After your child has passed away, one of the first things you should do is plan the child funeral. Planning a child funeral is a tough time, but if you plan the funeral well, it will help you to process the grief and find closure. The following guide will walk you through the steps to plan a fitting ceremony and help you process the loss. Here are some helpful tips to help you plan a child funeral. To make the process go more smoothly, consider enlisting the help of a funeral director or other trusted family member.
Children may be able to understand and participate in the funeral if they’ve been exposed to it before. However, you should not talk about the child funeral in front of the parents repeatedly, or try to elicit a visible response. A toddler may not be able to process a complex situation in a moment, so keep the conversation simple and easy to understand. Regardless of the age of your child, they can understand the meaning of candles, and they may even be able to light them without adult supervision.
If your child was young, you may want to consider the following activities. Besides singing, the service can include religious rituals, a casket, and a lot of crying. While you’re preparing for the service, be prepared to take your child out for a break if she is upset or acts up unexpectedly. You should also explain to her that there are other activities to do instead of sitting through the service. Despite the fact that you’re going through the pain of losing your child, she deserves to be remembered.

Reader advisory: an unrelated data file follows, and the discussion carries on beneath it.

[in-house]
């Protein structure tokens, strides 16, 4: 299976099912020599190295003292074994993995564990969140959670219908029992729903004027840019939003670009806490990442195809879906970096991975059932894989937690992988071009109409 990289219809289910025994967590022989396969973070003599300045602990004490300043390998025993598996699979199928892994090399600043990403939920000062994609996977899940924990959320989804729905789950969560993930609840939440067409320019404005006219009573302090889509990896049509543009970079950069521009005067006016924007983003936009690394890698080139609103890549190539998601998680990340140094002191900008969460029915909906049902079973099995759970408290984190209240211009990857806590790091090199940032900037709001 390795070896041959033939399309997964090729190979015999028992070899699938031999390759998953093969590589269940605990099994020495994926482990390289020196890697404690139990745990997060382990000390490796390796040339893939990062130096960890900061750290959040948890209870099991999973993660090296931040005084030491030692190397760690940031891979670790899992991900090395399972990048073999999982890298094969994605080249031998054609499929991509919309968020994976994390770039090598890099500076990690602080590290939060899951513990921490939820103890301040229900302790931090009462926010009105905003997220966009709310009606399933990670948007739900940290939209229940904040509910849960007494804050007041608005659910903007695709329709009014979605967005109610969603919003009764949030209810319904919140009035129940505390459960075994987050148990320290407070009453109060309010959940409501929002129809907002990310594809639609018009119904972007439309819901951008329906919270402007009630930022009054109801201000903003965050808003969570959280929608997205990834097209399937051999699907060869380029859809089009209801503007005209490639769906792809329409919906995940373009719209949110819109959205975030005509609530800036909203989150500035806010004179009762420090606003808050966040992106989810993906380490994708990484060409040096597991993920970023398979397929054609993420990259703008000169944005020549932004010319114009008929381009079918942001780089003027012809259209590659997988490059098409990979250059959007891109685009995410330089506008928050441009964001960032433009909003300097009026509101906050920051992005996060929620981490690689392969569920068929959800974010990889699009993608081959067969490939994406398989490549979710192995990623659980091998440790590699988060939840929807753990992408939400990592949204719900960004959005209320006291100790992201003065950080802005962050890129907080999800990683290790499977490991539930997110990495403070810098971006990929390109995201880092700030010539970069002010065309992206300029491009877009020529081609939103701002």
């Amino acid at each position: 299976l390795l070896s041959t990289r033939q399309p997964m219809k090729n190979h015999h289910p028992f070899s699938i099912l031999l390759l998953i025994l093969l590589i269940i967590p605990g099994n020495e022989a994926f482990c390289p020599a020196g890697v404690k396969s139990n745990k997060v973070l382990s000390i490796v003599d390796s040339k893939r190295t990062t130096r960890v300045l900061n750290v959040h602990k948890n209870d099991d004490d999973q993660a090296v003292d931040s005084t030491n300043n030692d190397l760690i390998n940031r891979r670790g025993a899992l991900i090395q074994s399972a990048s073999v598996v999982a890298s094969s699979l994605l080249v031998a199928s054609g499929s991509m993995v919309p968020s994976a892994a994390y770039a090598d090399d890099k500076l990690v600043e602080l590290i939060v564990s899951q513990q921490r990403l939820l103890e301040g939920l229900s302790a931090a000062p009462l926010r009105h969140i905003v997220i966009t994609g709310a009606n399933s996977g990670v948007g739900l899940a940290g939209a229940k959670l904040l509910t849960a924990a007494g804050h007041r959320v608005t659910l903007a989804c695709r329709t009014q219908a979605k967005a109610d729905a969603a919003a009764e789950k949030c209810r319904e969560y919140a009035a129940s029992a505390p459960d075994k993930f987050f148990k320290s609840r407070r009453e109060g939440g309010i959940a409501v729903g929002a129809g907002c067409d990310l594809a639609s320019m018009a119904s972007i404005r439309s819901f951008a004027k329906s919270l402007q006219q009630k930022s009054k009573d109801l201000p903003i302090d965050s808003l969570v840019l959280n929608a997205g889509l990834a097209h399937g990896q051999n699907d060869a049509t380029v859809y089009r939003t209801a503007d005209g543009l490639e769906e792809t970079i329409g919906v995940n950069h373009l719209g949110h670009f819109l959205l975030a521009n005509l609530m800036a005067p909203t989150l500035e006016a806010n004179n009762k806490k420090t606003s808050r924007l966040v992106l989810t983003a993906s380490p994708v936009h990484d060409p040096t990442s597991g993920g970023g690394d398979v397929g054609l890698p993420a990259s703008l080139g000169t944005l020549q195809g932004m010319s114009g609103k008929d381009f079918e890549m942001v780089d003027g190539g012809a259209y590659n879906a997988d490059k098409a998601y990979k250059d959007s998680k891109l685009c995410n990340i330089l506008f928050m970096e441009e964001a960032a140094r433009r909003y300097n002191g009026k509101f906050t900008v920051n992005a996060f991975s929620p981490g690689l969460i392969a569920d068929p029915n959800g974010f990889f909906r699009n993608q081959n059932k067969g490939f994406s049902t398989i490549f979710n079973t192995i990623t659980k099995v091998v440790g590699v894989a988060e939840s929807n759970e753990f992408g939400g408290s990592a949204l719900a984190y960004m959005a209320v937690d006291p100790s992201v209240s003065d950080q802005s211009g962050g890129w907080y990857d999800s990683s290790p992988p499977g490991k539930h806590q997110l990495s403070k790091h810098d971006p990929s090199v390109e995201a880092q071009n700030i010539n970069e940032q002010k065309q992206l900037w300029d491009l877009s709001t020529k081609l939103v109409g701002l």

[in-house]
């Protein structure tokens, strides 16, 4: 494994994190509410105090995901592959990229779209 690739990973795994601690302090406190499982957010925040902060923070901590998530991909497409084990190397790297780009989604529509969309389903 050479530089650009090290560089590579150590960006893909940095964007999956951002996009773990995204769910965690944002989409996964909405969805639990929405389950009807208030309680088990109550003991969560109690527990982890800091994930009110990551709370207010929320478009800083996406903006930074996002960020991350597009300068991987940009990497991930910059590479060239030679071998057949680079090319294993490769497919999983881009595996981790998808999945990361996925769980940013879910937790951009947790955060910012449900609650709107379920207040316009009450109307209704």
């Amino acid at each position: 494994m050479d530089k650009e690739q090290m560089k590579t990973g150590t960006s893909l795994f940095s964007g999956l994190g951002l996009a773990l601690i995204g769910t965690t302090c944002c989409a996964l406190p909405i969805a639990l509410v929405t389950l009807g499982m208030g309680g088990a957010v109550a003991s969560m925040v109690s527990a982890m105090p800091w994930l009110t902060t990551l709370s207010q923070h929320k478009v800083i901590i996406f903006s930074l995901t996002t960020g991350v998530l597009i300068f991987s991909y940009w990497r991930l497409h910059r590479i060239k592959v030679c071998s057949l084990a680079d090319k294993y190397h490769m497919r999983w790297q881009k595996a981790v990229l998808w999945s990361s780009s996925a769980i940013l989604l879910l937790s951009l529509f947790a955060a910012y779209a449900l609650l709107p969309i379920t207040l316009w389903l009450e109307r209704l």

When planning the child funeral, it’s important to consider your limits. As a parent, you may need to seek support from a friend or family member who will be able to comfort her during the service. A caregiver can also help you manage the child during the service. If the child is not able to keep quiet, a babysitter can provide a temporary solution and give you the space you need to process your feelings. You may also want to invite a babysitter to watch the child at the funeral.
You should also talk to your child about the funeral. Discuss the nature of death with her and introduce her to your own beliefs about the end of life. Show images of what a child should do during a funeral. Whether a child is too young or too old for a formal ceremony, she might not be able to meet the expectations. Even if she doesn’t, it is important to give yourself time to grieve. The child will need you to explain the process and help her understand the details.
When planning a child funeral, choose a ceremony that suits the circumstances of the family. You can have a simple cremation or an elaborate memorial service without the child’s body. Parents may prefer to keep the child’s ashes in a jar or scatter them in a special place. You may also want to choose music and readings that have no connection with the deceased’s religion. You can also make the event more personal by arranging a personalized service.